I HAVE ALWAYS ENJOYED finding out the local history of any place where I was temporarily living.
Alas, even here in the UK, history appears to be as poorly treated as in Papua New Guinea, possibly because it wouldn't be fair to the millions of immigrants. Kids think Magna Carta is a new computer game.
I believe one way to get at the missing dormant local history is that, in the long holiday at the end of every academic year, high school children should be set the holiday task of sitting down with their grandparents to ask about their village roots and turn this oral history into a written report to be submitted when they restart school in February.
These could become part of the year's teaching materials and safely filed, digitally where possible.
In 1999 I was pleasantly surprised by our local environmental NGO on Lavongai when members were asked to compile a list of as many cultural sites within their ward, hamlet or village.
One person did an excellent report with details not only of various sites but also of the background and traditional legendary story behind each site. Some amazing snippets of taim bipo. Like the footprint in the stone up the Teimot River, which I once saw.
Incidentally we tried to do this project in order to have a detailed cultural study mapped for the remaining pristine forests of central and eastern Lavongai with which landowners could use as bargaining strength with miners or loggers when they eventually came to 'develop' the island.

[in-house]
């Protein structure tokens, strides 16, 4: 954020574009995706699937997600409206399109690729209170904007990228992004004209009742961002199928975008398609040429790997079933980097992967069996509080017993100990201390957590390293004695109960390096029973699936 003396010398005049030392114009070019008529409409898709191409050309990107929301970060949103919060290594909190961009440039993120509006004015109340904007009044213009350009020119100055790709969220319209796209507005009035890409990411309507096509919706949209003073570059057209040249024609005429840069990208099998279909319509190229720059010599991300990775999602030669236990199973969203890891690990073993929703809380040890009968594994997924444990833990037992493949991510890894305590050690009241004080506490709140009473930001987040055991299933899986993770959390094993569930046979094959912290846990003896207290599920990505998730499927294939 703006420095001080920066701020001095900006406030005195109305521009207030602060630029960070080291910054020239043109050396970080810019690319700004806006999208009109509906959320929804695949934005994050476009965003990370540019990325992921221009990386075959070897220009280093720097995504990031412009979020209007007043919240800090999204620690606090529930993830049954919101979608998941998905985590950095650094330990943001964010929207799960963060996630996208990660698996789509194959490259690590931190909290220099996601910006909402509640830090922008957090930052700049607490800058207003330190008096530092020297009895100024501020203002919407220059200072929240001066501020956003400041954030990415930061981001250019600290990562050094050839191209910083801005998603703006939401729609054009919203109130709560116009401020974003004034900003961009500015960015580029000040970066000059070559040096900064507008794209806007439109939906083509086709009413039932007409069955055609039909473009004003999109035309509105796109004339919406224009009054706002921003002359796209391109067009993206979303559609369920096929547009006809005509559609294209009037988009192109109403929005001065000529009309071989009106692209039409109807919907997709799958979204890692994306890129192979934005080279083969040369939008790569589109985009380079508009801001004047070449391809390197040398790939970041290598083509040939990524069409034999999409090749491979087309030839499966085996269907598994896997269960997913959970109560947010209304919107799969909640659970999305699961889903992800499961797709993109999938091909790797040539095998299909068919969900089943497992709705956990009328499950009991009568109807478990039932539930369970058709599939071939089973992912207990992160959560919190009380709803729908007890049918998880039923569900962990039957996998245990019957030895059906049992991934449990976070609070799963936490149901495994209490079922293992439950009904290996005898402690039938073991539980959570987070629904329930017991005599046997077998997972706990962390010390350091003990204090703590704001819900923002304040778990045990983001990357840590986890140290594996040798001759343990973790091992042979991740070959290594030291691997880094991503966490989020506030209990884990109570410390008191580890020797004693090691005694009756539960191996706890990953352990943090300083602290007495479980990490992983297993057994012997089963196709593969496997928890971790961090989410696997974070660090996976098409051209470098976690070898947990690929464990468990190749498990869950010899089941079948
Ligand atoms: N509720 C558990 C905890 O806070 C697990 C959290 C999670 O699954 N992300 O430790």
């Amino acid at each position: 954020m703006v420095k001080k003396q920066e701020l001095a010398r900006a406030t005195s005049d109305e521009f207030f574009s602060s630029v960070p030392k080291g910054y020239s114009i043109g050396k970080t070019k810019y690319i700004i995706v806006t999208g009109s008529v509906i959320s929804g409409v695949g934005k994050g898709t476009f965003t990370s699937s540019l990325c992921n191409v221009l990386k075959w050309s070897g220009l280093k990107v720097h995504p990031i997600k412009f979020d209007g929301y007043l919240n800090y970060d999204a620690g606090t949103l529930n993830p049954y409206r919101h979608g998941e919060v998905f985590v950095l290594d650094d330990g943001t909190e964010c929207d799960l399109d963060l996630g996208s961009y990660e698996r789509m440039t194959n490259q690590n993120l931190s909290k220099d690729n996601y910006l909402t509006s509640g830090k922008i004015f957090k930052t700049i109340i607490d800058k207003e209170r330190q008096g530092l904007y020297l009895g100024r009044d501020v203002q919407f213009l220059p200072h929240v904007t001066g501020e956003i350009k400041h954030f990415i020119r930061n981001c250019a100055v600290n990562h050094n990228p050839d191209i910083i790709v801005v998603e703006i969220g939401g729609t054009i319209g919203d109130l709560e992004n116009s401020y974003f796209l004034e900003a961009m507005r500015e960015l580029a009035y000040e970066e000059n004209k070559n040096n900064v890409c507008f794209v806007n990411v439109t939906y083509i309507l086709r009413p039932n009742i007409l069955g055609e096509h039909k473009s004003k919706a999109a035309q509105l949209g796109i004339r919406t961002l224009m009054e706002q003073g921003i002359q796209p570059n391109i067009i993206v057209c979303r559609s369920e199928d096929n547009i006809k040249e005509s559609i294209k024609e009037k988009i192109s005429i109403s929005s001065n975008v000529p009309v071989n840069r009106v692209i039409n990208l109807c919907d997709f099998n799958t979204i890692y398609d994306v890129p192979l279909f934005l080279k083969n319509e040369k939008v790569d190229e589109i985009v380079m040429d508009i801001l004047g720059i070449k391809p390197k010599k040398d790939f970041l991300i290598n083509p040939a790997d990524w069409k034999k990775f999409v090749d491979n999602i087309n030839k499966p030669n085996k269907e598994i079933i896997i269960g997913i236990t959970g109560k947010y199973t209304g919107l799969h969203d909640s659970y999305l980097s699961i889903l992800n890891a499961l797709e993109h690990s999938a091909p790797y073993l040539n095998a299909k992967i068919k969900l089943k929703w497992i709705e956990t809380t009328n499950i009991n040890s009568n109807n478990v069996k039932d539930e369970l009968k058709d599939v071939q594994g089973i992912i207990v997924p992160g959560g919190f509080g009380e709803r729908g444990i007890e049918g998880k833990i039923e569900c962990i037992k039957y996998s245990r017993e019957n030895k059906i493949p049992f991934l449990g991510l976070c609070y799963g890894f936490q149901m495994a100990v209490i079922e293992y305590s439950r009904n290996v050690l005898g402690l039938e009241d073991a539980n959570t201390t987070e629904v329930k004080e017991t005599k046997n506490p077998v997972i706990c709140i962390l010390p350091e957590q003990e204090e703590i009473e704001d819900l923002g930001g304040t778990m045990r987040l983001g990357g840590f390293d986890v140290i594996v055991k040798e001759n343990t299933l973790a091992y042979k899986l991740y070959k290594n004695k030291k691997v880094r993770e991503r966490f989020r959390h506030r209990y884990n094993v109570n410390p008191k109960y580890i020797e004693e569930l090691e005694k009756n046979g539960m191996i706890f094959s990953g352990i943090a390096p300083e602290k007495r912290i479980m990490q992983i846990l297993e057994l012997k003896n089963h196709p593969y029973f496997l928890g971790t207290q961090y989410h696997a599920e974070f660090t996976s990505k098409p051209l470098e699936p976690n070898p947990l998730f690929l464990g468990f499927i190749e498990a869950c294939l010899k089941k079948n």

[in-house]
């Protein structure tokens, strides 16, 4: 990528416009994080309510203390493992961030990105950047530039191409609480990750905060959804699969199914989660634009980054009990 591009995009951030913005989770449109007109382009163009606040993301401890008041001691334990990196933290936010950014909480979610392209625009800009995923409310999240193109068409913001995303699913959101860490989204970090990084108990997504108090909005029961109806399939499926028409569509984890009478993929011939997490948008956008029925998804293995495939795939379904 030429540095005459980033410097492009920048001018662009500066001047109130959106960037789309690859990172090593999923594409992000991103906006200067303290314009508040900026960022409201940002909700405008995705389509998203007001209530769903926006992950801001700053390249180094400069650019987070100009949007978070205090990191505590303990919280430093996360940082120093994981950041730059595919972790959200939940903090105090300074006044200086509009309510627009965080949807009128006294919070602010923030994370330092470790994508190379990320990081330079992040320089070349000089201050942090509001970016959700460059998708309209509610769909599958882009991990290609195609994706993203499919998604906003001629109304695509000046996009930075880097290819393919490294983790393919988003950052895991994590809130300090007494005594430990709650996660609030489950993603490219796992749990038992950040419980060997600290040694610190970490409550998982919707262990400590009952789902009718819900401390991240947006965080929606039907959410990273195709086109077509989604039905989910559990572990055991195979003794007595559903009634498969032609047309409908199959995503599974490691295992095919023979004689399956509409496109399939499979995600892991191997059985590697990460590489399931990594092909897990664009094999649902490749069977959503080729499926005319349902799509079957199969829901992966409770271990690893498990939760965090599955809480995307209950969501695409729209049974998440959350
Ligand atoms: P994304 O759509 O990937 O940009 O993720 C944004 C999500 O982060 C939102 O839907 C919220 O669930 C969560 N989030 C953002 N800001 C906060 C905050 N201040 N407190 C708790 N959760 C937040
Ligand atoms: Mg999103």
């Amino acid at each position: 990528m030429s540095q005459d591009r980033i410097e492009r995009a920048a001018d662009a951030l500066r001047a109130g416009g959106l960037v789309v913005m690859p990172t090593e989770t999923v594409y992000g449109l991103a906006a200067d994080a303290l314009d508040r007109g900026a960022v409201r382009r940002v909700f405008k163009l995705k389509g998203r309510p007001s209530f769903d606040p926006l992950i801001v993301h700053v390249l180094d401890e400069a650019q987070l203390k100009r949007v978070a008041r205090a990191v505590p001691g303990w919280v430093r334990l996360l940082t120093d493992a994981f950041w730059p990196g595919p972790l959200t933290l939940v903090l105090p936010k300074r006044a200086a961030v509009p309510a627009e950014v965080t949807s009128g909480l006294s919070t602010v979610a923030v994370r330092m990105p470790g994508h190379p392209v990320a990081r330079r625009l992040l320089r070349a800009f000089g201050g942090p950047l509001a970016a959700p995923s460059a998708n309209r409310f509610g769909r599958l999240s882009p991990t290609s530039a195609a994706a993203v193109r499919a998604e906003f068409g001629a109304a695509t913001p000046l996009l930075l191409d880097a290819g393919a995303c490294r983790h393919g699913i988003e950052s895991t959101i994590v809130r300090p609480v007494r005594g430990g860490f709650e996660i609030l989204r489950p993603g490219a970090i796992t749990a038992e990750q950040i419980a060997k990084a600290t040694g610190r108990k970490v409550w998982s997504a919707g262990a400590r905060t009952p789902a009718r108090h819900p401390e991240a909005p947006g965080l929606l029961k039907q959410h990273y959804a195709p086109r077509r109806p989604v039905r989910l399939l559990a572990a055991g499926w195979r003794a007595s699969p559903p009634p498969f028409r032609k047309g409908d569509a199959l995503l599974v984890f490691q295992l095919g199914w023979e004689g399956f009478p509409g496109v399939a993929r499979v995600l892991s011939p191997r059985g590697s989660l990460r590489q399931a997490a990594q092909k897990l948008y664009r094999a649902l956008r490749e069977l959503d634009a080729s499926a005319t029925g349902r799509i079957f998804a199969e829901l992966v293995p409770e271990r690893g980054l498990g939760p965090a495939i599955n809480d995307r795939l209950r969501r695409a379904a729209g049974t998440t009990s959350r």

As you are aware, Australian aboriginal sacred sites are allegedly well protected against depredations by industrial barons.
Unfortunately I have already seen the total disregard for cultural sites in west Lavongai.
This included the destruction of one of the oldest type of living fir tree up beyond Buteilung and the destruction of so called 'upside down tree' near the beach by RH's Dominance Timber Company (indirectly supported by ex Premier Anis who told the company to ignore the cultural gorgor warning landowners placed on ships hoping to access Noipuos harbour where bulldozers erased the site).
Phil Fitzpatrick and others have previously pointed to the sad demise of Goroka's radio station files, the damp in the National Library archives and now you pinpoint the risk to the Post Courier's records.
I hope something may be done.